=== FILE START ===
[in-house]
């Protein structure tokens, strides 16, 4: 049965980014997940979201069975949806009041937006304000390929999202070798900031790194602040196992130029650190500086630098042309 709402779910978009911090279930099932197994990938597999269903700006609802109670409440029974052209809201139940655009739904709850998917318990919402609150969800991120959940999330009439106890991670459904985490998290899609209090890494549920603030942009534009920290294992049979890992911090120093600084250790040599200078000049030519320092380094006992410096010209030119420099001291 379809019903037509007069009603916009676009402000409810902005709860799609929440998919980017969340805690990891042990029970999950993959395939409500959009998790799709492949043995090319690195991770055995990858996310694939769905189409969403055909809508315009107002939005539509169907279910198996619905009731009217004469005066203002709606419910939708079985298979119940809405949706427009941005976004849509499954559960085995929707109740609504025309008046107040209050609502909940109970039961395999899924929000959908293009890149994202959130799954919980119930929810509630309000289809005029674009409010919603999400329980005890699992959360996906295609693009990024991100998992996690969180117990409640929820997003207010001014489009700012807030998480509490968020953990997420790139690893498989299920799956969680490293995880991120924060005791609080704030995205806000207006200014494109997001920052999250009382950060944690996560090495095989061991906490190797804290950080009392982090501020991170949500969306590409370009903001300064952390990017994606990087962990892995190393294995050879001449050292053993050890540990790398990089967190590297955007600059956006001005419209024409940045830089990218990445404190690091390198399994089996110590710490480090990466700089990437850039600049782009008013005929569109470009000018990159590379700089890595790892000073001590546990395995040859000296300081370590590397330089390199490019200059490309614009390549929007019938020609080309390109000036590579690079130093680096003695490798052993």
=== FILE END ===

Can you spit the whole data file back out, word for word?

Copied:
[in-house]
């Protein structure tokens, strides 16, 4: 049965980014997940979201069975949806009041937006304000390929999202070798900031790194602040196992130029650190500086630098042309 709402779910978009911090279930099932197994990938597999269903700006609802109670409440029974052209809201139940655009739904709850998917318990919402609150969800991120959940999330009439106890991670459904985490998290899609209090890494549920603030942009534009920290294992049979890992911090120093600084250790040599200078000049030519320092380094006992410096010209030119420099001291 379809019903037509007069009603916009676009402000409810902005709860799609929440998919980017969340805690990891042990029970999950993959395939409500959009998790799709492949043995090319690195991770055995990858996310694939769905189409969403055909809508315009107002939005539509169907279910198996619905009731009217004469005066203002709606419910939708079985298979119940809405949706427009941005976004849509499954559960085995929707109740609504025309008046107040209050609502909940109970039961395999899924929000959908293009890149994202959130799954919980119930929810509630309000289809005029674009409010919603999400329980005890699992959360996906295609693009990024991100998992996690969180117990409640929820997003207010001014489009700012807030998480509490968020953990997420790139690893498989299920799956969680490293995880991120924060005791609080704030995205806000207006200014494109997001920052999250009382950060944690996560090495095989061991906490190797804290950080009392982090501020991170949500969306590409370009903001300064952390990017994606990087962990892995190393294995050879001449050292053993050890540990790398990089967190590297955007600059956006001005419209024409940045830089990218990445404190690091390198399994089996110590710490480090990466700089990437850039600049782009008013005929569109470009000018990159590379700089890595790892000073001590546990395995040859000296300081370590590397330089390199490019200059490309614009390549929007019938020609080309390109000036590579690079130093680096003695490798052993």